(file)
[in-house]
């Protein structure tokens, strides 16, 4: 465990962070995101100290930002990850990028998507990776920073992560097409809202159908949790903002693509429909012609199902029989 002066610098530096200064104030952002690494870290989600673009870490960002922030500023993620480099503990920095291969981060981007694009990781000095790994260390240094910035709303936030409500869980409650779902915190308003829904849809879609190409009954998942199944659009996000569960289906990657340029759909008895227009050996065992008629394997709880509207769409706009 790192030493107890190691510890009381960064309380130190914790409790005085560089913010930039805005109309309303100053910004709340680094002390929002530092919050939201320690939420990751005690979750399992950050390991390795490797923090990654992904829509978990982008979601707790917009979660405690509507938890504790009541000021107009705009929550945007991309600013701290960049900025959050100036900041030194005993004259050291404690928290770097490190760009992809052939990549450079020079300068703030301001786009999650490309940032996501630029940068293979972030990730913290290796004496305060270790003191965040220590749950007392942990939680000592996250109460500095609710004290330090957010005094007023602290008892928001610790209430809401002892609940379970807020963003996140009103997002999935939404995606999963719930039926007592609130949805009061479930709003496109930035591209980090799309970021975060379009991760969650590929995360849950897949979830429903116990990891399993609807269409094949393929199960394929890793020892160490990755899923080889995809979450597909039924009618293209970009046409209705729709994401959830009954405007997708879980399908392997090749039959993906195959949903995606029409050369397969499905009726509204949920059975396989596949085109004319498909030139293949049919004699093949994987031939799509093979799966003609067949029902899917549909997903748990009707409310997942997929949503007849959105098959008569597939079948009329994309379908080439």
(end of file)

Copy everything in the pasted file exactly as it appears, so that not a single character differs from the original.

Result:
[in-house]
């Protein structure tokens, strides 16, 4: 465990962070995101100290930002990850990028998507990776920073992560097409809202159908949790903002693509429909012609199902029989 002066610098530096200064104030952002690494870290989600673009870490960002922030500023993620480099503990920095291969981060981007694009990781000095790994260390240094910035709303936030409500869980409650779902915190308003829904849809879609190409009954998942199944659009996000569960289906990657340029759909008895227009050996065992008629394997709880509207769409706009 790192030493107890190691510890009381960064309380130190914790409790005085560089913010930039805005109309309303100053910004709340680094002390929002530092919050939201320690939420990751005690979750399992950050390991390795490797923090990654992904829509978990982008979601707790917009979660405690509507938890504790009541000021107009705009929550945007991309600013701290960049900025959050100036900041030194005993004259050291404690928290770097490190760009992809052939990549450079020079300068703030301001786009999650490309940032996501630029940068293979972030990730913290290796004496305060270790003191965040220590749950007392942990939680000592996250109460500095609710004290330090957010005094007023602290008892928001610790209430809401002892609940379970807020963003996140009103997002999935939404995606999963719930039926007592609130949805009061479930709003496109930035591209980090799309970021975060379009991760969650590929995360849950897949979830429903116990990891399993609807269409094949393929199960394929890793020892160490990755899923080889995809979450597909039924009618293209970009046409209705729709994401959830009954405007997708879980399908392997090749039959993906195959949903995606029409050369397969499905009726509204949920059975396989596949085109004319498909030139293949049919004699093949994987031939799509093979799966003609067949029902899917549909997903748990009707409310997942997929949503007849959105098959008569597939079948009329994309379908080439």